Nonpoint source (NPS) water pollution is increasingly recognised both within Australia and globally as a critical issue for managing and enhancing ecological health, water quality and availability, and human wellbeing linked to waterways. However, it is a very difficult issue to understand and manage, and remains under-researched, especially its social and institutional dimensions. Managing NPS pollution is a ‘wicked problem’ that involves: multiple actors, perspectives, values and goals; multiple levels of social, institutional and ecological organisation; complex social-ecological interactions; multiple drivers and outcomes; and uncertain, ambiguous and changing understandings over time. A major challenge is enabling and enacting ‘practical action’ at local levels within multi-level catchment situations.
This investigation has studied the problem of enabling and enacting practical action for managing NPS pollution in catchments. It adopts a theory-informed empirical research approach, centred on a case study investigation of ongoing efforts to manage NPS waterway pollution in South East Queensland (SEQ), Australia. Within the SEQ region, waterway health has been recognised as a key social-ecological issue, and over the last two decades there have been substantial collaborative and multi-level efforts to manage waterway health and its impacts on the adjacent Morton Bay marine environment. Although management action for point source pollution (e.g. sewage treatment effluent) has had some success, enabling and enacting practical action (i.e. purposeful and concerted collective action in catchments) for NPS pollution remains a major and increasingly urgent challenge. Thus the central research problem explored in this study was: ‘how can we better understand, enable and enact practical action for the wicked problem of managing non-point source water pollution in catchments?’
Addressing this research problem involved the dialectical development of an analytical framework for understanding practical action in catchments. The framework was applied within the case study region, which allowed a systemic analysis of enabling capacities and cross-level interplay. The empirical investigation focused on three contrasting local catchment cases embedded within the broader SEQ region. The local cases spanned a mix of rural and urban settings, and were places that have seen considerable efforts over several years to generate practical action to manage NPS pollution. A qualitative theory-informed, mixed-methods approach was developed, involving 53 semi-structured key informant interviews (10 scoping and 43 in-depth), as well as review of academic and grey literature, field observation, and report-back workshops. Collectively this enabled an in-depth study of local level practical action, its linkages and embeddedness within the broader multi-level regional governance system, and identification of implications for better addressing NPS pollution in SEQ and elsewhere.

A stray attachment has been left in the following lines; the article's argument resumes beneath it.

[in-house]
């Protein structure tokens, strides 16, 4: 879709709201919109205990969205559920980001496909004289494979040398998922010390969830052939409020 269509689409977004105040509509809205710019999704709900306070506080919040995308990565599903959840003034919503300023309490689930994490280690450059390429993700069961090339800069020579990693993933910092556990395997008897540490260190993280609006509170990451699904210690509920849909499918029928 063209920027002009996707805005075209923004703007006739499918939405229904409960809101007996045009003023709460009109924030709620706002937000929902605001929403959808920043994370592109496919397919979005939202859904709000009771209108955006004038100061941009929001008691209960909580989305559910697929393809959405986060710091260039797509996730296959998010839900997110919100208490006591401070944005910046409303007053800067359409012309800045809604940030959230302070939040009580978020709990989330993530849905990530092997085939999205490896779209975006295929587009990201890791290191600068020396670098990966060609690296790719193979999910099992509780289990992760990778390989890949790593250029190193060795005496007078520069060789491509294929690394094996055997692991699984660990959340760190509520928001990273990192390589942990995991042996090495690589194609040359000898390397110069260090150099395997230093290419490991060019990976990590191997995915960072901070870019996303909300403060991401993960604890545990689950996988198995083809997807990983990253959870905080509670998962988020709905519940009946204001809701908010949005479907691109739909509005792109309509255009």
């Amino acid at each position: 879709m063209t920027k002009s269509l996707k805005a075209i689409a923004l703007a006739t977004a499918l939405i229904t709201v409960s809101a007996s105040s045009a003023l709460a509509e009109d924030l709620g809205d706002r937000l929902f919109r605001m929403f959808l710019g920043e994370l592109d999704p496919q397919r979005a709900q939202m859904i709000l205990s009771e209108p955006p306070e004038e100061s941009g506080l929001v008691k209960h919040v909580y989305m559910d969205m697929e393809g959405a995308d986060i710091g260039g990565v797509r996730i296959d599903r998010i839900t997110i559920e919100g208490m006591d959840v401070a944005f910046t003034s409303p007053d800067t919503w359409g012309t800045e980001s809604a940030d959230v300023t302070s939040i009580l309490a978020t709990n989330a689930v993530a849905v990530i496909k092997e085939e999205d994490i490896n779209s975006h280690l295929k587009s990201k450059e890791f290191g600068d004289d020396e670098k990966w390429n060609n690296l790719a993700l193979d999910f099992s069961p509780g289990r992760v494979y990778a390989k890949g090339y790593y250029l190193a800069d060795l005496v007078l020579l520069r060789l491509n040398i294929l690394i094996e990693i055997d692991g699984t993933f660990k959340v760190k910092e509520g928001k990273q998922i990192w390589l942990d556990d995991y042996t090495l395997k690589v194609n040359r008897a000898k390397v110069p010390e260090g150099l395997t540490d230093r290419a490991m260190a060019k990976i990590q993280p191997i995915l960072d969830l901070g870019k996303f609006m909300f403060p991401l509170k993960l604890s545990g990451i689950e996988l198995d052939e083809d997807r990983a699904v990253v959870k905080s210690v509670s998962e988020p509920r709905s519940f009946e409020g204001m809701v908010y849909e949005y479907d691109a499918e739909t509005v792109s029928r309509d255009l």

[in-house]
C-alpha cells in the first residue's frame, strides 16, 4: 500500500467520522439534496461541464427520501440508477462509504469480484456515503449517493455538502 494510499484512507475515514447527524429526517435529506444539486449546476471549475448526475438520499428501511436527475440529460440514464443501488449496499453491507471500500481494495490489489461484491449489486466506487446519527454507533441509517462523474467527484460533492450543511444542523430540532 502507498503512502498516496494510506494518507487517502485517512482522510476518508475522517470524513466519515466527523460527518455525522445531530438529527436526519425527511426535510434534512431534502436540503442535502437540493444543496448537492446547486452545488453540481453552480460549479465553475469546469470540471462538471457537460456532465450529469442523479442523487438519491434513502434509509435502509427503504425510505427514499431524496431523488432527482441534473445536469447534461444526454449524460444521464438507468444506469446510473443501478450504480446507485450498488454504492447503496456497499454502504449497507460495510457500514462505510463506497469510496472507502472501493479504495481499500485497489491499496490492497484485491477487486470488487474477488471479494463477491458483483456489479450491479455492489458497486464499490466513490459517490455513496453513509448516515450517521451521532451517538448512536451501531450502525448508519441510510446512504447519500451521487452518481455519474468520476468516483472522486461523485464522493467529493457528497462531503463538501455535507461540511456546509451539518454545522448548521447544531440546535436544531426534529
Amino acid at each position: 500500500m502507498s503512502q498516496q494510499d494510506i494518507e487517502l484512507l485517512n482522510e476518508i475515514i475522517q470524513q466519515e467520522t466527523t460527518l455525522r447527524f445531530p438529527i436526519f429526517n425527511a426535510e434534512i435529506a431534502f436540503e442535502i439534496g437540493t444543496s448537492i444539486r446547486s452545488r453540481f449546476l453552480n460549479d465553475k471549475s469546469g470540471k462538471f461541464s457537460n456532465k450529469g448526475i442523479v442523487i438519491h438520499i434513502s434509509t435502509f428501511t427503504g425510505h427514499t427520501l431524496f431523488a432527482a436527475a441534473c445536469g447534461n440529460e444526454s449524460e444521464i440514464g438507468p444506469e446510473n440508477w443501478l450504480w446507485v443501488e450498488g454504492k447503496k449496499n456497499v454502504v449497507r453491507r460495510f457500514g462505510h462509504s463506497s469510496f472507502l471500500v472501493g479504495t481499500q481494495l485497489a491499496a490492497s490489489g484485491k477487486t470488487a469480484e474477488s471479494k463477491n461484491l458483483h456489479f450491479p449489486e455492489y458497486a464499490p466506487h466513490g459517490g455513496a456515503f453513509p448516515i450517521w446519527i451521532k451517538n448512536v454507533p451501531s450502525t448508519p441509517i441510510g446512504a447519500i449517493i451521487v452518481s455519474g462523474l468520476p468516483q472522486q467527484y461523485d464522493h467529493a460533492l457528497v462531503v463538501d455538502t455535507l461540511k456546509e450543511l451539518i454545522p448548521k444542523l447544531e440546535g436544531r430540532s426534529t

The key finding is that a diverse range of enabling capacities and their interplay, at and across multiple levels of organisation, can influence practical action. Important enabling capacities identified were: prior experience and contingency; institutional arrangements; collaboration; engagement; vision and strategy; knowledge building and brokerage; entrepreneurship and leadership; resourcing; and reflection and adaptation. Capacities and their interplay across levels were analysed in the empirical cases to understand their roles in enabling and enacting practical action. This uncovered a range of experiences across different catchment contexts within the same broader region. The empirical findings highlight the interactive importance of the various capacities for enabling and enacting practical action, and for shaping adaptive and evolving management responses over time. Collective efforts to generate practical action were embedded and nested within complex, multi-level contexts which also influenced the management responses that arose. Moreover, practical action was found to be an ‘emergent property’ of the combined interplay of enabling capacities within particular catchment situations.
This research implies a critical need to ‘manage for emergence’ through focusing on enabling capacities that are important for practical action. It also highlights the need for multi-level management and governance arenas that can support the emergence of practical action in contextually-appropriate ways within catchments. This has implications for management efforts to shape change in catchments, as well as in other ‘wicked’ water and natural resource governance settings requiring diverse actors to ‘work together’ in purposeful and concerted ways. A further contribution is the development of non-traditional transdisciplinary methodologies for investigating complex forms of collective action for wicked natural resource problems.